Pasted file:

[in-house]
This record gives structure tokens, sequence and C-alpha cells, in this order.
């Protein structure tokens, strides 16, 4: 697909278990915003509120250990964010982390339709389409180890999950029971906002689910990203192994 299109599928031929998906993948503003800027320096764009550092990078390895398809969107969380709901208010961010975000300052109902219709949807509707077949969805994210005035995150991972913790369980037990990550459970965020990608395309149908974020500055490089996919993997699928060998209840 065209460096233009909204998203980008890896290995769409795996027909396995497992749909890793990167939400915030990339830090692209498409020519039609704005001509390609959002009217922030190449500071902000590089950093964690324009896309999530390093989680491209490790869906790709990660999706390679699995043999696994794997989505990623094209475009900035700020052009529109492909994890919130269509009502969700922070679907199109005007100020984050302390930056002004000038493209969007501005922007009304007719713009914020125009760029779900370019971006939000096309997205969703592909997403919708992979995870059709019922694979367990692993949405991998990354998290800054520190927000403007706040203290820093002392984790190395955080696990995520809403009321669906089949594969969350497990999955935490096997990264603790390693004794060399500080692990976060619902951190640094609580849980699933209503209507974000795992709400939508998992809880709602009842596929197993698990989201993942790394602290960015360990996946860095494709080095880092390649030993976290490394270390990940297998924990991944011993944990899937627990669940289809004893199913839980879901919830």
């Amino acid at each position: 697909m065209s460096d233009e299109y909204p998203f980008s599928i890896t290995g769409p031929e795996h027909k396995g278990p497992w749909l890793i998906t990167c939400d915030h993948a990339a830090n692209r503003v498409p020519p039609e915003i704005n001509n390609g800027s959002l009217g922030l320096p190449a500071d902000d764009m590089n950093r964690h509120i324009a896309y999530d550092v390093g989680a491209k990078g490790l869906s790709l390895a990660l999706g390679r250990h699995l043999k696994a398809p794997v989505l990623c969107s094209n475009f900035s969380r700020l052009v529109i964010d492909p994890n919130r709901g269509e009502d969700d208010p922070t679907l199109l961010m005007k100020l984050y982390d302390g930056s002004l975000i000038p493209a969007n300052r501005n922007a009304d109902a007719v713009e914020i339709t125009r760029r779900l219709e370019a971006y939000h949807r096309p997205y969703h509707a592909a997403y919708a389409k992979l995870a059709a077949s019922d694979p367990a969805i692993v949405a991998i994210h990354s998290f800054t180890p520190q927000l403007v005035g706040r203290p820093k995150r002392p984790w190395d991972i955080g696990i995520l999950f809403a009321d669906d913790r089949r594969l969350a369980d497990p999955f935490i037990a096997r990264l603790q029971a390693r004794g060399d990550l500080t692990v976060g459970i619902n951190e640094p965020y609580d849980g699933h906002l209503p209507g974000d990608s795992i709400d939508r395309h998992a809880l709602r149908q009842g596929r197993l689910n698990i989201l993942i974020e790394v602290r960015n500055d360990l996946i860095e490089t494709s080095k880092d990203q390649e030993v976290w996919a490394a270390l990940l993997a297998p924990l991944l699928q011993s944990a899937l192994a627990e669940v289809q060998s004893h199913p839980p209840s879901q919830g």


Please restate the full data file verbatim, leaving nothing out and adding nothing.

[in-house]
This record gives structure tokens, sequence and C-alpha cells, in this order.
């Protein structure tokens, strides 16, 4: 697909278990915003509120250990964010982390339709389409180890999950029971906002689910990203192994 299109599928031929998906993948503003800027320096764009550092990078390895398809969107969380709901208010961010975000300052109902219709949807509707077949969805994210005035995150991972913790369980037990990550459970965020990608395309149908974020500055490089996919993997699928060998209840 065209460096233009909204998203980008890896290995769409795996027909396995497992749909890793990167939400915030990339830090692209498409020519039609704005001509390609959002009217922030190449500071902000590089950093964690324009896309999530390093989680491209490790869906790709990660999706390679699995043999696994794997989505990623094209475009900035700020052009529109492909994890919130269509009502969700922070679907199109005007100020984050302390930056002004000038493209969007501005922007009304007719713009914020125009760029779900370019971006939000096309997205969703592909997403919708992979995870059709019922694979367990692993949405991998990354998290800054520190927000403007706040203290820093002392984790190395955080696990995520809403009321669906089949594969969350497990999955935490096997990264603790390693004794060399500080692990976060619902951190640094609580849980699933209503209507974000795992709400939508998992809880709602009842596929197993698990989201993942790394602290960015360990996946860095494709080095880092390649030993976290490394270390990940297998924990991944011993944990899937627990669940289809004893199913839980879901919830």
């Amino acid at each position: 697909m065209s460096d233009e299109y909204p998203f980008s599928i890896t290995g769409p031929e795996h027909k396995g278990p497992w749909l890793i998906t990167c939400d915030h993948a990339a830090n692209r503003v498409p020519p039609e915003i704005n001509n390609g800027s959002l009217g922030l320096p190449a500071d902000d764009m590089n950093r964690h509120i324009a896309y999530d550092v390093g989680a491209k990078g490790l869906s790709l390895a990660l999706g390679r250990h699995l043999k696994a398809p794997v989505l990623c969107s094209n475009f900035s969380r700020l052009v529109i964010d492909p994890n919130r709901g269509e009502d969700d208010p922070t679907l199109l961010m005007k100020l984050y982390d302390g930056s002004l975000i000038p493209a969007n300052r501005n922007a009304d109902a007719v713009e914020i339709t125009r760029r779900l219709e370019a971006y939000h949807r096309p997205y969703h509707a592909a997403y919708a389409k992979l995870a059709a077949s019922d694979p367990a969805i692993v949405a991998i994210h990354s998290f800054t180890p520190q927000l403007v005035g706040r203290p820093k995150r002392p984790w190395d991972i955080g696990i995520l999950f809403a009321d669906d913790r089949r594969l969350a369980d497990p999955f935490i037990a096997r990264l603790q029971a390693r004794g060399d990550l500080t692990v976060g459970i619902n951190e640094p965020y609580d849980g699933h906002l209503p209507g974000d990608s795992i709400d939508r395309h998992a809880l709602r149908q009842g596929r197993l689910n698990i989201l993942i974020e790394v602290r960015n500055d360990l996946i860095e490089t494709s080095k880092d990203q390649e030993v976290w996919a490394a270390l990940l993997a297998p924990l991944l699928q011993s944990a899937l192994a627990e669940v289809q060998s004893h199913p839980p209840s879901q919830g």